Writing for the Thomson Reuters Legal Solutions Blog, Lieff Cabraser attorney Mark Chalos summarizes an important, recent decision by U.S. Court of Appeals for the Seventh Circuit that focused on the showing necessary for a class to be ascertainable, one of the requirements for class actions under Federal Rule of Civil Procedure 23.
The Seventh Circuit recently refused to adopt a heightened ascertainability standard that would effectively preclude certification of a wide variety of class actions – including many consumer class actions. In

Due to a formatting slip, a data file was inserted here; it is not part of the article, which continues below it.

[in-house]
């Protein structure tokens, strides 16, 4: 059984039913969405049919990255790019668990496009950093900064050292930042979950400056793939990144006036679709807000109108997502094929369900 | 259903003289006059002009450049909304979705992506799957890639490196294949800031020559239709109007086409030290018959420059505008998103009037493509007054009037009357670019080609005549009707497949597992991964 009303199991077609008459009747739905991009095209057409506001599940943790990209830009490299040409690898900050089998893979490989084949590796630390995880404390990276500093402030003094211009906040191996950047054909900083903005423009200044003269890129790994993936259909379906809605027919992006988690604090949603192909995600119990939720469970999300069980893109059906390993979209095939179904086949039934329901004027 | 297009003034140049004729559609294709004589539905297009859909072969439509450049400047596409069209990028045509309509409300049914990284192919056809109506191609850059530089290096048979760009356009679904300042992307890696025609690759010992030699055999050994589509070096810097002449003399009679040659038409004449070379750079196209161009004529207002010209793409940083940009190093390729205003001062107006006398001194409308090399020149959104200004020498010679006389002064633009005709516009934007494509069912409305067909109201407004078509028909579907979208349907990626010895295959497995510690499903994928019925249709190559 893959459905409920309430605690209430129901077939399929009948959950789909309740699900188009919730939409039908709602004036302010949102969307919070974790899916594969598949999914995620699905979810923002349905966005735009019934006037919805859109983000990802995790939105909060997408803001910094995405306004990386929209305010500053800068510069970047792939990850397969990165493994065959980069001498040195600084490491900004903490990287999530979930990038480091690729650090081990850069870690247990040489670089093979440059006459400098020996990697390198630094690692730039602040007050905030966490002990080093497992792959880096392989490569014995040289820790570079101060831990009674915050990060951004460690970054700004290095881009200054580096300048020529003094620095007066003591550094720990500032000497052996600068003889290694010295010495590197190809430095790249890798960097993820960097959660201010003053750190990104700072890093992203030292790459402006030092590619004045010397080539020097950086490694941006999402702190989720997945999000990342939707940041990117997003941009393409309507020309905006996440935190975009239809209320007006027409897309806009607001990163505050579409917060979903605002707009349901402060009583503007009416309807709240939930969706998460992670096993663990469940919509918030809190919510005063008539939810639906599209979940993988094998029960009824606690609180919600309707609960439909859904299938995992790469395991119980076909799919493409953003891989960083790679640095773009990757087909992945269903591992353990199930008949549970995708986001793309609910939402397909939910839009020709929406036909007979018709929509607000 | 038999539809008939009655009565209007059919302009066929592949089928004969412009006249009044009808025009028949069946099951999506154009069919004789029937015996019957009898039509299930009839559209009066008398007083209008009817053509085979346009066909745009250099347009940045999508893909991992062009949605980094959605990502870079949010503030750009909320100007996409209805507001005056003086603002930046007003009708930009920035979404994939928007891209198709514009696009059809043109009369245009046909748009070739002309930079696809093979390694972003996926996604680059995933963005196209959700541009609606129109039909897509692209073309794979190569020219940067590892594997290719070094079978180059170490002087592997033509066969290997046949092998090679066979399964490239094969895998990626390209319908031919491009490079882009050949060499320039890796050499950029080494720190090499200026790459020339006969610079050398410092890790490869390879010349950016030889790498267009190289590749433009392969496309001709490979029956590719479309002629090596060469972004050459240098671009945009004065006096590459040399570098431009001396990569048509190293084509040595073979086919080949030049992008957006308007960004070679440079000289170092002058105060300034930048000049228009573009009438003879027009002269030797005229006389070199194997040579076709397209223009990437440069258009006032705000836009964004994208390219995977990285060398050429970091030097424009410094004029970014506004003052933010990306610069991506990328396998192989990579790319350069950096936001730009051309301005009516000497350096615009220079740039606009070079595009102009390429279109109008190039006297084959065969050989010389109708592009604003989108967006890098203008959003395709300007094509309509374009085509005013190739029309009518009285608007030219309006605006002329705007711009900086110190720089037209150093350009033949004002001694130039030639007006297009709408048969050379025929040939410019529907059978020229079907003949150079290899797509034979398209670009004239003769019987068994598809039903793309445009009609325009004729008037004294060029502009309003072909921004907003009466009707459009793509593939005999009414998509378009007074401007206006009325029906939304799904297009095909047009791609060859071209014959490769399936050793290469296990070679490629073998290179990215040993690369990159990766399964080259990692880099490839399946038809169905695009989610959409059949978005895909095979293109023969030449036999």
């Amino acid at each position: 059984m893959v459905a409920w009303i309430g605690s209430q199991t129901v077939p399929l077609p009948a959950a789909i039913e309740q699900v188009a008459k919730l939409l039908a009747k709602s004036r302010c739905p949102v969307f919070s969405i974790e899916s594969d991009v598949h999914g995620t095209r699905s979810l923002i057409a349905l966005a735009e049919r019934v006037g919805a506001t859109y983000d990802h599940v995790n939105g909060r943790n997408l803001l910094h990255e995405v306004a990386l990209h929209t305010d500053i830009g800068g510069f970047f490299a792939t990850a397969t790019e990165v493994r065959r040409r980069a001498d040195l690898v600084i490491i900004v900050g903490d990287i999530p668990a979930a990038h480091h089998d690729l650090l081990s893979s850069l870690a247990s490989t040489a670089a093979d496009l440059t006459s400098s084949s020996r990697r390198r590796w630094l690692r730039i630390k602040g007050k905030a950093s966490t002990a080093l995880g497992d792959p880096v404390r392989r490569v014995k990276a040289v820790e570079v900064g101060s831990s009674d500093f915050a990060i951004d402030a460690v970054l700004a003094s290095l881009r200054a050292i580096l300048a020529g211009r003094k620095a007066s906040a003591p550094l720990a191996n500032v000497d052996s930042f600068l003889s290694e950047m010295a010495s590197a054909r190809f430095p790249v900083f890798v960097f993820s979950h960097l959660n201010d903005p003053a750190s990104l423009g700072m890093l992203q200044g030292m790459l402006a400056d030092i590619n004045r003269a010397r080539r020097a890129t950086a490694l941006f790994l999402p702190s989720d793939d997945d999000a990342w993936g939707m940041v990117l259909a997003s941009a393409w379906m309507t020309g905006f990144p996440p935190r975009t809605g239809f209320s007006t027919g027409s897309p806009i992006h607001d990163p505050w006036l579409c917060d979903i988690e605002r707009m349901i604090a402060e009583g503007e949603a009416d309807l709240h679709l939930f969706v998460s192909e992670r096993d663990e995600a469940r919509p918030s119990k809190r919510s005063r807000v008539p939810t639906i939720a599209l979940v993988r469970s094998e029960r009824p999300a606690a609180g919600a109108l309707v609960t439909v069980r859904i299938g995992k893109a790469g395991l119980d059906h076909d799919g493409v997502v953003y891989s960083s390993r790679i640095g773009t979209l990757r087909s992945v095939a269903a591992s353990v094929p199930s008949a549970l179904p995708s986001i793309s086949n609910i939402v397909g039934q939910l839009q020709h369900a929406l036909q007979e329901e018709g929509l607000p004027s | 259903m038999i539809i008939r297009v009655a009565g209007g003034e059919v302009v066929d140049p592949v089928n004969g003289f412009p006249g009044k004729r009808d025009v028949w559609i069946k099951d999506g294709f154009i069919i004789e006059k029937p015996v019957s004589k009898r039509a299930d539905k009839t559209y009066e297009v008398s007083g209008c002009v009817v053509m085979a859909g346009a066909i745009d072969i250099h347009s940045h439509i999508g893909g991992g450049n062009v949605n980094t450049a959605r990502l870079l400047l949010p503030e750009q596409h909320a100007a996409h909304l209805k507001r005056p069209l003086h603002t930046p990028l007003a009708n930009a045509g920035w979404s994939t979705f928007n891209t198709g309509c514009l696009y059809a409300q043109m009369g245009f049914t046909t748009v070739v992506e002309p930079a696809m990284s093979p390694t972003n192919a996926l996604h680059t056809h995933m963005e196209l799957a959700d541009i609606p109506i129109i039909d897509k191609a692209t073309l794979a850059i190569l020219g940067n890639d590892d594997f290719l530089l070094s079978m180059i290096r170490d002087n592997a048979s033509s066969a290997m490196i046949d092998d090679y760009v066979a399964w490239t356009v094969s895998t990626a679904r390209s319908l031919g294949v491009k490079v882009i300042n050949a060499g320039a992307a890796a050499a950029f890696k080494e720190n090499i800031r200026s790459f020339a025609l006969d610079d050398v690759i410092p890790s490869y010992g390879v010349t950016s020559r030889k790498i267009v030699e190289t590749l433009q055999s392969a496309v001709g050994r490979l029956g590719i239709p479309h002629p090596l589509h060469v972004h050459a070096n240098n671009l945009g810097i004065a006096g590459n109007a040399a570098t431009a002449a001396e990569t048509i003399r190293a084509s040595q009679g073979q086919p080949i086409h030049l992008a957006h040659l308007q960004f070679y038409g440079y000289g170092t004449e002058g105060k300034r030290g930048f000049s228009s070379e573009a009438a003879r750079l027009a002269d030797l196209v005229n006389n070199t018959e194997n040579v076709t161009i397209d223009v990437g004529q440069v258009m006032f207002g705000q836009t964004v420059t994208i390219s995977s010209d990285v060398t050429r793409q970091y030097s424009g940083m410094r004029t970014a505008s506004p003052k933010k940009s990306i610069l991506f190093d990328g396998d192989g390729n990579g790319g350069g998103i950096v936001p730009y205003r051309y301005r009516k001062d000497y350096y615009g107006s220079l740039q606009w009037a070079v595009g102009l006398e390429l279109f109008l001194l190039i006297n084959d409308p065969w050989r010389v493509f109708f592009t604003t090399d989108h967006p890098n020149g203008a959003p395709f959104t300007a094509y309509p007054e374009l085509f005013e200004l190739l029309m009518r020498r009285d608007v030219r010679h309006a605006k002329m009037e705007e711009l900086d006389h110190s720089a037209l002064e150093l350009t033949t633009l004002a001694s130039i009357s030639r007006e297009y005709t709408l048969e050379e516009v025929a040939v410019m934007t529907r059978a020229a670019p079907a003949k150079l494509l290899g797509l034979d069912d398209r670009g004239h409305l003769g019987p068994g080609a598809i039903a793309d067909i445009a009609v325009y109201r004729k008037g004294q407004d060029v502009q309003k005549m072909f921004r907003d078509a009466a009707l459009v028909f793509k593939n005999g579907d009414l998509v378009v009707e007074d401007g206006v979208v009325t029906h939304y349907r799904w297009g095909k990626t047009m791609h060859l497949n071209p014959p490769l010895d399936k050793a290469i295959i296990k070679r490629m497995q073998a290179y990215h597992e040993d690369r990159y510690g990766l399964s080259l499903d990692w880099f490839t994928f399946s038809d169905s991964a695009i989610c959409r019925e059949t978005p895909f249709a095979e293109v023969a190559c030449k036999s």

Mullins v. Direct Digital, LLC, Case No. 15-1776 (7th Cir, July 28, 2015), the court dismantled the reasoning used by some courts – most notably the Third Circuit in Carrera v. Bayer Corp., 727 F.3d 300, 305-312 (3d Cir. 2013) – to deny class certification in cases where the identity of every class member is not known or knowable at the class certification stage. The Seventh Circuit also rejected the per se rule urged by the Third Circuit that a class cannot be certified where class membership can be established for some class members only by their own sworn testimony. The Seventh Circuit found that Rule 23 does not mention or imply a heightened ascertainability requirement; courts, however, already have adequate tools to ensure all parties are treated fairly in class cases without imposing this judicially-created additional requirement.